Glycerol is part of the structure of fat and is made up of three carbon atoms. Each carbon atom can bond, or attach, to four other atoms. One of those bonds is made with a hydroxyl-group, or a hydrogen and oxygen. The other three bonds are with carbon and hydrogen atoms. Take a look at the image below to get a better idea. Note: O stands for oxygen, H stands for hydrogen, and C stands for carbon.

glycerol

Fats are also made up of fatty acids, which have a long chain of carbons. On one end of the chain there is a carboxyl-group, or a carbon double bonded to an oxygen and single bonded to an oxygen and hydrogen. Double bonds are depicted by using two lines, which you can see in the image below.

carboxyl group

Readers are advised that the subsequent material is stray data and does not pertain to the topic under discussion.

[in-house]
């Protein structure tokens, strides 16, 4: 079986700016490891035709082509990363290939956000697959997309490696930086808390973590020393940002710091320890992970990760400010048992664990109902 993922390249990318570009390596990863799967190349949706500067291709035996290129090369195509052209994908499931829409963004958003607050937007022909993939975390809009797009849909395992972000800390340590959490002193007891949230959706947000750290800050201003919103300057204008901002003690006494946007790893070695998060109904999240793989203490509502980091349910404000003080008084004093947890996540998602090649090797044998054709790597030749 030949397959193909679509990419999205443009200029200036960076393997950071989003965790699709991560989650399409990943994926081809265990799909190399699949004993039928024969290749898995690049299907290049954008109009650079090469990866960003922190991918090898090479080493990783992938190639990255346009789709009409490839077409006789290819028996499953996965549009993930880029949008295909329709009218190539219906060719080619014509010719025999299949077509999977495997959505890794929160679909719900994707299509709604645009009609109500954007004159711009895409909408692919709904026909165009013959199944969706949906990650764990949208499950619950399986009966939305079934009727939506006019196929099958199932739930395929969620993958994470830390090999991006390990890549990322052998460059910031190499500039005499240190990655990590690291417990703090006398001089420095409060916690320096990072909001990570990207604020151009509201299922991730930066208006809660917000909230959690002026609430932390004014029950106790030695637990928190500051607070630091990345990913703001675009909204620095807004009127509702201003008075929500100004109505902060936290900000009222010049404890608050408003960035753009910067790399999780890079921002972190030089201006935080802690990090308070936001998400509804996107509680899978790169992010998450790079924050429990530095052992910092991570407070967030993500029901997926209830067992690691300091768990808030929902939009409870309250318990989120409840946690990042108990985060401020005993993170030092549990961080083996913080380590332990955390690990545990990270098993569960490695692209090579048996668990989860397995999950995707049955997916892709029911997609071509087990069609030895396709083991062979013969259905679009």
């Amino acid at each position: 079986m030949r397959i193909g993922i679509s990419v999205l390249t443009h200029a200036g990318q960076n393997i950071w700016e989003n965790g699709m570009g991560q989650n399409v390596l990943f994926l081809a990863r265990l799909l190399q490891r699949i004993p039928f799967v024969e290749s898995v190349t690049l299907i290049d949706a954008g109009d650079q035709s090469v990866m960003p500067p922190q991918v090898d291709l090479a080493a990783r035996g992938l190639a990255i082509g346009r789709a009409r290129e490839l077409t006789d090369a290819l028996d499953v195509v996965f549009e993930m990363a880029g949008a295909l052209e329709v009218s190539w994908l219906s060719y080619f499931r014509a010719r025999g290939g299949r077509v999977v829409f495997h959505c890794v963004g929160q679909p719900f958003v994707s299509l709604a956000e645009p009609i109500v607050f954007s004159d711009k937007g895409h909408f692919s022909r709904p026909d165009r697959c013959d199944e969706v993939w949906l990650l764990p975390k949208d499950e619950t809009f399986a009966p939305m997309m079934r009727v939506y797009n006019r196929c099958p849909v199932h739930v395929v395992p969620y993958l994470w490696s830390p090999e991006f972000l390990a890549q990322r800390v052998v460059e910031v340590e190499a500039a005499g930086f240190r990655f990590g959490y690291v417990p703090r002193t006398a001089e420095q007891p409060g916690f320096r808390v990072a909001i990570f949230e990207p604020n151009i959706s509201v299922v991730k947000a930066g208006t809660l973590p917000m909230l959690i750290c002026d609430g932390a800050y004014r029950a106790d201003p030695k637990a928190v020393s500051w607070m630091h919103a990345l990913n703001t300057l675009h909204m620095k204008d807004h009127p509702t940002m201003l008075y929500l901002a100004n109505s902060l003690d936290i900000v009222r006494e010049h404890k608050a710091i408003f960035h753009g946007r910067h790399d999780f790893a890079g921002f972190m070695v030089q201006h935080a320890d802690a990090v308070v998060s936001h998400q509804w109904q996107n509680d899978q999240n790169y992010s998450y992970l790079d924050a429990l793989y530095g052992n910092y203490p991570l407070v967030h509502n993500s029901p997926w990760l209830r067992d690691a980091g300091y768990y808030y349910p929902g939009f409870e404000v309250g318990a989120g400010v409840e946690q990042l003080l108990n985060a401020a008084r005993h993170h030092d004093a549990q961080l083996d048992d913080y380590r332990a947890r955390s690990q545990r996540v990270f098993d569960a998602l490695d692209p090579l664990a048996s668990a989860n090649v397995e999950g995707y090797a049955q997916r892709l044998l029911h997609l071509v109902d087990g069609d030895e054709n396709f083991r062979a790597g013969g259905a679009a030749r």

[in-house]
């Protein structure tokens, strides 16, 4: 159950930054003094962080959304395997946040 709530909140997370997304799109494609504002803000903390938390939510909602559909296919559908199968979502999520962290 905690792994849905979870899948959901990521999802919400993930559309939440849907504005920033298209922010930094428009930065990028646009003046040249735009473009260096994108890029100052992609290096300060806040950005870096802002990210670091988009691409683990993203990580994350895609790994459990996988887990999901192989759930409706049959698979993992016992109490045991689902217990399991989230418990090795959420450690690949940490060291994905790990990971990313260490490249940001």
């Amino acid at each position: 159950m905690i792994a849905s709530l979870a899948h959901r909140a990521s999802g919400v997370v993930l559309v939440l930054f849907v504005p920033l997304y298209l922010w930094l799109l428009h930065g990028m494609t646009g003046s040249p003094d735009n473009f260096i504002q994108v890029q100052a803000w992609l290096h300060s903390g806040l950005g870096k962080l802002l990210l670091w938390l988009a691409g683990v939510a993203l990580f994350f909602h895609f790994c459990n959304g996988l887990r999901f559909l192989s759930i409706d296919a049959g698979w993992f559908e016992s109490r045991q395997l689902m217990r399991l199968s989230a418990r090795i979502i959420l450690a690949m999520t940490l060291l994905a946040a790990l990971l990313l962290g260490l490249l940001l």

A fat is formed when a glycerol joins with three fatty acids. Fats are also called triglycerides. In the image below, you are looking at a fat, or triglyceride. Take a moment to review the picture. Note there is one glycerol connected up to three fatty acids. Also note the double bonds; they will be important in distinguishing between saturated and unsaturated fats. The zigzagging lines are a shortcut chemistry folks use, but they just represent the carbon chain.

Fat

Saturated and Unsaturated Fats

There are two main types of triglycerides: saturated fats and unsaturated fats. Unsaturated fats have at least one double bond in the long carbon chain, whereas saturated fats do not have at least one double bond. Most animal fats, like bacon grease and butter, are saturated fats and are solids at room temperature. Unsaturated fats are typically liquid at room temperature and consist of oils.